Environmental Heroes: Michele Grossman
There are people who dedicate themselves to conservation, sustainability and general eco-do-gooding every day, not just on April 22. Here at Findery, one way we’re celebrating Earth Day is by acknowledging our environmental heroes. Over the next week, we’ll give you the chance to get to know them better and find out more about what propelled them into careers as professional tree-huggers and earth-savers.
Image via SF Environment.
First up, meet Michele Grossman, Managing Principal at Waste Management Sustainability Services in San Francisco. Waste Management is the largest recycler in North America, and many of its customers are also large corporations. In her position, she has a lot of influence. Grossman learns about these businesses to help them understand how to best prioritize sustainability. That could mean incorporating sustainability into policies and contracts, figuring out how to talk about it publicly, or taking all the sporting events they sponsor to zero-waste.
Findery: Where were you the first time you were truly in awe of nature?
MG: Growing up in Western PA, I was familiar with the beauty inherent in woods, streams, ponds and lakes. These I took for granted. However, I did not actually see the ocean (aside from when I was two, which I don’t remember), until I was 16! My parents took my sister and me to Disney World and, on the way back, we stopped at Jekyll Island. That’s when I was truly in awe of nature.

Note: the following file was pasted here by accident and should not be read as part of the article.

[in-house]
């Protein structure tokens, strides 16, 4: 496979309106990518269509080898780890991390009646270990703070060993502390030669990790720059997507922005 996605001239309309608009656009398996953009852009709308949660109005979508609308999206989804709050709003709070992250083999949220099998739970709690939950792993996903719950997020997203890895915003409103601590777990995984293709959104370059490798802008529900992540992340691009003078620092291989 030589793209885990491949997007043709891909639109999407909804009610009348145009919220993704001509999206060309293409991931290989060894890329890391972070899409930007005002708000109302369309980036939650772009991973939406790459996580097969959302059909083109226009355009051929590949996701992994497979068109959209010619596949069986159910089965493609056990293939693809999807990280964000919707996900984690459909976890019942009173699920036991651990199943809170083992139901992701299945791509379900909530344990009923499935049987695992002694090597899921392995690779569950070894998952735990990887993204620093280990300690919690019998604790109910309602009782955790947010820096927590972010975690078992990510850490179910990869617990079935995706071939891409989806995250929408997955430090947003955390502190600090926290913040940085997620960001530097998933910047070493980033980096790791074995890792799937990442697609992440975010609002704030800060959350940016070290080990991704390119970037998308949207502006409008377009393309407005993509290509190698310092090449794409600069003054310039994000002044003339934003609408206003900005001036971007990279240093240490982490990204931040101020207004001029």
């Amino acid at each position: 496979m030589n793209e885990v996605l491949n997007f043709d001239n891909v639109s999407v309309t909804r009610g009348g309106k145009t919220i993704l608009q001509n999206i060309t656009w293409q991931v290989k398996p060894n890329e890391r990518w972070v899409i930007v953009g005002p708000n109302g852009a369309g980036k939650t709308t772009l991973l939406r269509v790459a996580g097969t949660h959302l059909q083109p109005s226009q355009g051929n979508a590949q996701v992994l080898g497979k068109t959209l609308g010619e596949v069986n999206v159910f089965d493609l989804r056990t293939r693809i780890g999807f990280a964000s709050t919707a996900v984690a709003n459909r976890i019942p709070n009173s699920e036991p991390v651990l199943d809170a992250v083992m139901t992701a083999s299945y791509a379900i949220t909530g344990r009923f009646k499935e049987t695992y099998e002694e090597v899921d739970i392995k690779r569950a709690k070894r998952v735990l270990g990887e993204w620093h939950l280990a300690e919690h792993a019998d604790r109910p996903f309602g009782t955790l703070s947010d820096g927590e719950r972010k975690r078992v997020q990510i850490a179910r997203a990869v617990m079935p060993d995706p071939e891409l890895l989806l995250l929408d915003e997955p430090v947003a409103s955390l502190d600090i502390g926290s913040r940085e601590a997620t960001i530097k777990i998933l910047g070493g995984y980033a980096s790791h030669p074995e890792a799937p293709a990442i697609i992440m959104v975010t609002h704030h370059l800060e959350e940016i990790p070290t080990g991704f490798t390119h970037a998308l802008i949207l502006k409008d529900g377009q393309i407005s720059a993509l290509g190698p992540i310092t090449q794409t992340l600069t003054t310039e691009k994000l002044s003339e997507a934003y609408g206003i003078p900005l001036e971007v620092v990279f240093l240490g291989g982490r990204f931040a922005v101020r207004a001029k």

Findery: What was it that really moved you or blew your mind?
MG: The sand, the clouds, the blue, blue sky, the sound of the waves, the intense power of the ocean; how it all came together to create a hugely different landscape than anything I’d spent time with before.
Findery: How did this experience stay with you and inform your career?
MG: After that experience, I knew I wanted to be closer to the ocean. During college, I spent summers on Martha’s Vineyard and after college, I lived there year-round for a spell. That first ocean experience, while fundamental, was nothing compared with LIVING near the ocean, seeing it day by day, at night, any time. I also started farming on Martha’s Vineyard, so I developed a fondness for that particular land, as well as the sea. I realized while I loved the Vineyard, I wanted to be part of something bigger, to make a greater impact on the world. I decided to go back to school for Environmental Science. I have been working for the environment every since.
Findery: What’s one place in the world that you haven’t been that you’re dying to see? Why?
MG: I would love to go to the Galapagos Islands, on a National Geographic tour while rereading On the Origin of Species! Some friends of mine went and they were just blown away. Aside from the fact that the islands won’t be around forever, they offer so many experiences you just can’t have anyplace else with volcanoes and animals and sea creatures in this pristine environment. Just imagine being on a ship with people who can answer ALL OF YOUR QUESTIONS about the amazing things you see!
Findery: Is there anything else that’s on your mind?
I think Earth Day should be renamed People Day or something like that. Because if we don’t do something pretty tremendous to slow down the accumulation of carbon dioxide in our atmosphere, it’s the people and animals that will suffer. The Earth will be rid of us in no time, geologically speaking. We’re the ones that need to be saved.